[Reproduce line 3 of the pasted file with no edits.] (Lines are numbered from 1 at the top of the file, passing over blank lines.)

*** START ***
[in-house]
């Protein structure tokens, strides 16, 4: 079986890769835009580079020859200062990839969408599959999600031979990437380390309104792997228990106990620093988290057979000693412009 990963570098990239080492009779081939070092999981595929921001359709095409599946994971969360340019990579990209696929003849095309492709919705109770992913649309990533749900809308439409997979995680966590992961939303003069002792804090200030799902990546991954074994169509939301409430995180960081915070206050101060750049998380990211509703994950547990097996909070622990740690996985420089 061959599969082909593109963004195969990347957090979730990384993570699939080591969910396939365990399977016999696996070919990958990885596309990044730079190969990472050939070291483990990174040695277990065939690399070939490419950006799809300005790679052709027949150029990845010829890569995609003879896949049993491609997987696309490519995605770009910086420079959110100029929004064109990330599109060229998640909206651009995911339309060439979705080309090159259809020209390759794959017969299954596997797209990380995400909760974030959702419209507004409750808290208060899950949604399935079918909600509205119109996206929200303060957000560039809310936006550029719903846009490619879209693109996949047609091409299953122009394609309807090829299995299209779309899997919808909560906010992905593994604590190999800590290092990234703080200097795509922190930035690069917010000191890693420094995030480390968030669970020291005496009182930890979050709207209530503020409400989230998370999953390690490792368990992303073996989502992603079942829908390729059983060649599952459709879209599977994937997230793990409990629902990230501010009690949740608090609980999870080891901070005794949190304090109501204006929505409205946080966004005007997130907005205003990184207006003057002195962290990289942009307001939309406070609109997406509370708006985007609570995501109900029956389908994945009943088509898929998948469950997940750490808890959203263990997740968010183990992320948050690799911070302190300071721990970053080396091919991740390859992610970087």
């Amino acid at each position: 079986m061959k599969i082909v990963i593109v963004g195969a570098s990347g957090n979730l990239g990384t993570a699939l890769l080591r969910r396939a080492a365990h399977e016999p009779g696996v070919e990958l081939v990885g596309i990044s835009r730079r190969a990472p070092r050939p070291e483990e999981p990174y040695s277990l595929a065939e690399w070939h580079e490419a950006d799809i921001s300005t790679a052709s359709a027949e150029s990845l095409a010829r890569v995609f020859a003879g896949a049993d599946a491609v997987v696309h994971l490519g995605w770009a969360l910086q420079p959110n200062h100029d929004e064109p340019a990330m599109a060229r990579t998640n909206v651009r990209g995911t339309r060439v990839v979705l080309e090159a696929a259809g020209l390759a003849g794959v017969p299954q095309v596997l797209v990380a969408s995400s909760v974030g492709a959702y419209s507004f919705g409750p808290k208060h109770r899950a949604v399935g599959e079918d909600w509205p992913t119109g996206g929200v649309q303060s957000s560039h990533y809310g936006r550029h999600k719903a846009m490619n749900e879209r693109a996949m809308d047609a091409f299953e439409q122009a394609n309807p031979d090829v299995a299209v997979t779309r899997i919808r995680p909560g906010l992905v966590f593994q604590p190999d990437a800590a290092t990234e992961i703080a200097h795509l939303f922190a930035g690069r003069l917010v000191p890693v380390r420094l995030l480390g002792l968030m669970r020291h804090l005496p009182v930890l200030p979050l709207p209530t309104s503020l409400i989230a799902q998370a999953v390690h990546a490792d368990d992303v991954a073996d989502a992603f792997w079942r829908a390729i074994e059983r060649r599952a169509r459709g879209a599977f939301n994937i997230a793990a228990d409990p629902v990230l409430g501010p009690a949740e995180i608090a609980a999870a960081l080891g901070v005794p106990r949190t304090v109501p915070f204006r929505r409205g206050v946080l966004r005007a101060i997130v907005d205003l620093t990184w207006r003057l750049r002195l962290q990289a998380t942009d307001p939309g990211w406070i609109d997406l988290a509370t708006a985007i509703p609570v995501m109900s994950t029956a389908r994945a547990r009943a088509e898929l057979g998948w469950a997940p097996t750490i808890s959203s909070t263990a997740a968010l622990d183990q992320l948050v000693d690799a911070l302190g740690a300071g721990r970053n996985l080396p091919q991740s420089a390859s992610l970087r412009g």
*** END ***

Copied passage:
């Amino acid at each position: 079986m061959k599969i082909v990963i593109v963004g195969a570098s990347g957090n979730l990239g990384t993570a699939l890769l080591r969910r396939a080492a365990h399977e016999p009779g696996v070919e990958l081939v990885g596309i990044s835009r730079r190969a990472p070092r050939p070291e483990e999981p990174y040695s277990l595929a065939e690399w070939h580079e490419a950006d799809i921001s300005t790679a052709s359709a027949e150029s990845l095409a010829r890569v995609f020859a003879g896949a049993d599946a491609v997987v696309h994971l490519g995605w770009a969360l910086q420079p959110n200062h100029d929004e064109p340019a990330m599109a060229r990579t998640n909206v651009r990209g995911t339309r060439v990839v979705l080309e090159a696929a259809g020209l390759a003849g794959v017969p299954q095309v596997l797209v990380a969408s995400s909760v974030g492709a959702y419209s507004f919705g409750p808290k208060h109770r899950a949604v399935g599959e079918d909600w509205p992913t119109g996206g929200v649309q303060s957000s560039h990533y809310g936006r550029h999600k719903a846009m490619n749900e879209r693109a996949m809308d047609a091409f299953e439409q122009a394609n309807p031979d090829v299995a299209v997979t779309r899997i919808r995680p909560g906010l992905v966590f593994q604590p190999d990437a800590a290092t990234e992961i703080a200097h795509l939303f922190a930035g690069r003069l917010v000191p890693v380390r420094l995030l480390g002792l968030m669970r020291h804090l005496p009182v930890l200030p979050l709207p209530t309104s503020l409400i989230a799902q998370a999953v390690h990546a490792d368990d992303v991954a073996d989502a992603f792997w079942r829908a390729i074994e059983r060649r599952a169509r459709g879209a599977f939301n994937i997230a793990a228990d409990p629902v990230l409430g501010p009690a949740e995180i608090a609980a999870a960081l080891g901070v005794p106990r949190t304090v109501p915070f204006r929505r409205g206050v946080l966004r005007a101060i997130v907005d205003l620093t990184w207006r003057l750049r002195l962290q990289a998380t942009d307001p939309g990211w406070i609109d997406l988290a509370t708006a985007i509703p609570v995501m109900s994950t029956a389908r994945a547990r009943a088509e898929l057979g998948w469950a997940p097996t750490i808890s959203s909070t263990a997740a968010l622990d183990q992320l948050v000693d690799a911070l302190g740690a300071g721990r970053n996985l080396p091919q991740s420089a390859s992610l970087r412009g």